Subtle Egomania


I think the best examples of egomania are not the obvious “illusions of grandeur” that are easy to spot, but subtle intonations that suggest something like this: “I am doing X, I find X to be interesting and I am excited to do X, therefore everyone must be doing X and if, in fact, they are not doing X or think X is lame, there’s something really wrong with them, because, since I find X to be interesting, I can’t comprehend why they don’t.”

In philosophy this annoying characteristic is most often seen in people who project their own personal likes and dislikes onto the general field of philosophy and claim that because they are really into something and their friends are really into it as well, it is the latest most important idea in philosophy while any sensible person knows that it cannot be the case, because every single graduate student group, either online or offline, thinks its ideas are the freshest and the most exciting. But to cite an obscure early Christian writer, “When I was a graduate student, I thought like a graduate student, every book I read was the best book ever, every conversation I had was the most insightful and promising. But when I grew up, I realize how huge the world really is and how insignificant and banal my little observations are. I realized that there are people out there who neither agree nor disagree with me, because they are doing their own things and are not easily moved by my project.”

To think that just because you find online interactions productive for philosophy, they are the future of philosophy is foolish, especially since the blogs were around for many years and nothing philosophically interesting really came out of it.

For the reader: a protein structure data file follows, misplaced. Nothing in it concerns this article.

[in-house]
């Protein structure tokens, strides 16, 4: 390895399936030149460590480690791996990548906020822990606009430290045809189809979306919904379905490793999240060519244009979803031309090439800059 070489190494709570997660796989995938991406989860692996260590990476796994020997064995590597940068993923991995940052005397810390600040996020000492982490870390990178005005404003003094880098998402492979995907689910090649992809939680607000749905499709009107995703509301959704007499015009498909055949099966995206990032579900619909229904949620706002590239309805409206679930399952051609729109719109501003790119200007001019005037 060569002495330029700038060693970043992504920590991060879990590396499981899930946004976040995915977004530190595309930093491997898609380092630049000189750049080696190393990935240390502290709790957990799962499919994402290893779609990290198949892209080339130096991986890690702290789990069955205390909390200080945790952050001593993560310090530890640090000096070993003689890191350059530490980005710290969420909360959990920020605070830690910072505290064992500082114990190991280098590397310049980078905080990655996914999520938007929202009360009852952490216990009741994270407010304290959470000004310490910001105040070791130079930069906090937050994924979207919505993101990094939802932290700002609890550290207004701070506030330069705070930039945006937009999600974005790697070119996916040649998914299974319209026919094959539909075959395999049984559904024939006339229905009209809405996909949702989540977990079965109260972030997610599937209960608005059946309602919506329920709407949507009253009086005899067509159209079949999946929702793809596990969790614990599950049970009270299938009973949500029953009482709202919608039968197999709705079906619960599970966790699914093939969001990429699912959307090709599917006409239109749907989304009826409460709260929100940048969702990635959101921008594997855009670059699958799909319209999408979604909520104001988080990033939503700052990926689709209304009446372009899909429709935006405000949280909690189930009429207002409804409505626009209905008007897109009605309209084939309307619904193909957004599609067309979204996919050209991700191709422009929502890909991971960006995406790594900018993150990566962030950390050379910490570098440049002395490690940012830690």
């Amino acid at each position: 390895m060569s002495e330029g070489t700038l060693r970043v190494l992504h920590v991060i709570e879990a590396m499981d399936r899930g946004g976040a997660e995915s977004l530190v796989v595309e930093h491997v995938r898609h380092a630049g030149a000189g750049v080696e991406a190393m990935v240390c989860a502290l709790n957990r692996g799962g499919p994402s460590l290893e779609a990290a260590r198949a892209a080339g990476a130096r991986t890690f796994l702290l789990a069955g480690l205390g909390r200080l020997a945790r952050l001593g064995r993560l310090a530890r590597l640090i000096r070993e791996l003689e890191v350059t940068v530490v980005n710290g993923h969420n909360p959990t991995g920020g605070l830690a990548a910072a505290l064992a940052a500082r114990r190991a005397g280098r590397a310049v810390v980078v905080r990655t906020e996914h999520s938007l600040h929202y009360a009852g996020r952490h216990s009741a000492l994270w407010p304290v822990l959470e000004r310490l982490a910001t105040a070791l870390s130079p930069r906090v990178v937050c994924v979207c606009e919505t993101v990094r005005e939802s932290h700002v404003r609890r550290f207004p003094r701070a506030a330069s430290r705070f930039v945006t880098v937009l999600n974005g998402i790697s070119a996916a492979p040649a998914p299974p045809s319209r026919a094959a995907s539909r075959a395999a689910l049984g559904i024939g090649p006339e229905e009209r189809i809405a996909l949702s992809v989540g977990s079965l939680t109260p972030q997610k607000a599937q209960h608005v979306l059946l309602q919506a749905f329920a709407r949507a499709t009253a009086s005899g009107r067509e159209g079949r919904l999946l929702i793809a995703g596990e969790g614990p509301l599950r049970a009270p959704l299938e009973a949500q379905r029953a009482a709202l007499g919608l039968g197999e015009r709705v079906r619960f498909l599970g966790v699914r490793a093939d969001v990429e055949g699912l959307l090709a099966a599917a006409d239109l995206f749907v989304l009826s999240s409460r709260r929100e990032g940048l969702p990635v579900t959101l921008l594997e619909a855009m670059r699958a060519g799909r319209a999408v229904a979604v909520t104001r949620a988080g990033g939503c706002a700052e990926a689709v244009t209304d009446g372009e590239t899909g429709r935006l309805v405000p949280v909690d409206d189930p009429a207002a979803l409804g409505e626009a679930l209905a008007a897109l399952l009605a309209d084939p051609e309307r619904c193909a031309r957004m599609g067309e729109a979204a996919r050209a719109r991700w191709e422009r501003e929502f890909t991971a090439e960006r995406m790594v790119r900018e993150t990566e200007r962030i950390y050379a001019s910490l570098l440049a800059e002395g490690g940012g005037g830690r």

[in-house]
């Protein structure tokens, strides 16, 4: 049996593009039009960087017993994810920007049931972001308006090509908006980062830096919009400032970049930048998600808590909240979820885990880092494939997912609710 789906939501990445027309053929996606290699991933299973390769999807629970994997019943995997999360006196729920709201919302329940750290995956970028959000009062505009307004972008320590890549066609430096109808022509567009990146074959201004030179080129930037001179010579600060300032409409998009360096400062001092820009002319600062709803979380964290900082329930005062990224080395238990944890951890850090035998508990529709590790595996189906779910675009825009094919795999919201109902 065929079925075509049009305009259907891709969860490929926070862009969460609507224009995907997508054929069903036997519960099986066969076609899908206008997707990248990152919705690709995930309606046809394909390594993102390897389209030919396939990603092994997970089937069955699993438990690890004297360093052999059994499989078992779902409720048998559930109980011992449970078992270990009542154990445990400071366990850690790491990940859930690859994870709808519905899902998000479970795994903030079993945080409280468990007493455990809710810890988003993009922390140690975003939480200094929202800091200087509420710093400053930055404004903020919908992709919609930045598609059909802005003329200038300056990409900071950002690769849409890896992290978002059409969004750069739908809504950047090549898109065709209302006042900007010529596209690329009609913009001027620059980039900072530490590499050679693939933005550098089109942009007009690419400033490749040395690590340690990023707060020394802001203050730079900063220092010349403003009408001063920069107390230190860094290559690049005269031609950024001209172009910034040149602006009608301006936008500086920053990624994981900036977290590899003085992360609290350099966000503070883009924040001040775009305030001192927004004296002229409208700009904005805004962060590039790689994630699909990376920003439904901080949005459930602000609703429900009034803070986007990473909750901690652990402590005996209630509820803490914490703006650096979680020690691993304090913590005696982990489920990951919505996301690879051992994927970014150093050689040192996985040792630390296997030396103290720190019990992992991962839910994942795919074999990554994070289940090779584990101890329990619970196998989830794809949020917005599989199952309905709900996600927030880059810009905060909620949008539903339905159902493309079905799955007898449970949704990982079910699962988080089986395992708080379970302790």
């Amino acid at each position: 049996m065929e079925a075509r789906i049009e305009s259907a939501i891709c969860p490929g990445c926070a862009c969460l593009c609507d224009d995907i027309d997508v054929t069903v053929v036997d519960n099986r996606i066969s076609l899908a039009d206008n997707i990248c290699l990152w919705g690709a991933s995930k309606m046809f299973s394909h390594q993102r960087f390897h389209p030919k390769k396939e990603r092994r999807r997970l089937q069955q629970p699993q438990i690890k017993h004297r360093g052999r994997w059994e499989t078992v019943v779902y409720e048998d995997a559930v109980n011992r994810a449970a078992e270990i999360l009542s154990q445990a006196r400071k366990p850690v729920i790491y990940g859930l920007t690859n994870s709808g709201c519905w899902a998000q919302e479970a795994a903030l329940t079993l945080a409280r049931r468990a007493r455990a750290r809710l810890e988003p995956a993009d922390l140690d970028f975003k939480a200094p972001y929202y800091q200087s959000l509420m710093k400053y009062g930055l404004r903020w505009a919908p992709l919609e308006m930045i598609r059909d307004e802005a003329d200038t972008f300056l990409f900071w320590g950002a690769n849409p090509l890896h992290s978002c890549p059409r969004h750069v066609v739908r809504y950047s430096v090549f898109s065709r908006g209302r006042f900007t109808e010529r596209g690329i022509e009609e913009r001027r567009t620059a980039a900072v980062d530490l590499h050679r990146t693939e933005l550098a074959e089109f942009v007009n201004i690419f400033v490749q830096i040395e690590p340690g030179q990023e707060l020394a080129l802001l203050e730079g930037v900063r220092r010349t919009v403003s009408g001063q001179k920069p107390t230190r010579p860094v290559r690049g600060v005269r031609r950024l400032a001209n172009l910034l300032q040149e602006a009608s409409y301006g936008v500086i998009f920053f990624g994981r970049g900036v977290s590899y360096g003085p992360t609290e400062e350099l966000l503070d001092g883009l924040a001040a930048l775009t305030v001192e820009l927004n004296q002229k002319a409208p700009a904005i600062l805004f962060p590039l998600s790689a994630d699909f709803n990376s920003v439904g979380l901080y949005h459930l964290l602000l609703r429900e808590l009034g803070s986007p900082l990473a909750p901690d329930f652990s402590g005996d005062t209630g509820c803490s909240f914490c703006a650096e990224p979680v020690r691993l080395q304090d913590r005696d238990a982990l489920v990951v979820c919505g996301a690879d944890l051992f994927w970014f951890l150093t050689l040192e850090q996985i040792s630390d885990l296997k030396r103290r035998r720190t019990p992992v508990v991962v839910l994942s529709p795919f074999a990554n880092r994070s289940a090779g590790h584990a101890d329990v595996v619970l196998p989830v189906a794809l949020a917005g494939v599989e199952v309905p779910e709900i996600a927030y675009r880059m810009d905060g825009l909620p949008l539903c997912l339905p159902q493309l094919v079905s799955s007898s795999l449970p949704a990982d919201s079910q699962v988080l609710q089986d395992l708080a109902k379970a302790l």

On a sad personal note, my old iPod died today and I was going to go and try to get it fixed at the Apple store or get a new one, but guess what? I cannot, because tomorrow is the day iPad is out and there are already lines outside of the store. Damn it!

38 thoughts on “Subtle Egomania

  1. I don’t know.

    Isn’t one of the core lessons of existentialism that any human activity looks absurd and without meaning if one distances oneself enough from it?

    Aging really rubs this in. I remember when I was younger there was a period when I was interested in just about any conversation I overheard in a coffee house. There was a feeling of unraveling the mystery of being.

    But now that I’ve heard those same conversations so many times, they just seem kind of ritualistic, like birds chirping at each other. Increasingly the only kind of meaning that seems real is not screwing up being a human being too bad (I think all the attendant terrors of having offspring keeps you from becoming a total existentialist).

    But I can’t go all the way with respect to the coffee house conversations either. In my heart of hearts I have to believe that the kind of chirping when adolescents talk about philosophy or radical politics is somehow more important than the kind of chirping when they talk about sports, the various beastly things they get up to when drunk, or engage in the kind cruel humor and bitching they get from Fox News. . . And it’s hard for me to think that this is a difference that makes a difference if I don’t hope that philosophical study can still unravel a bit of the mystery of being.

    And so we try to pull ourselves up by our own hair, which as you note does look pretty silly (especially when in black and white and with a piano playing too fast ragtime alongside).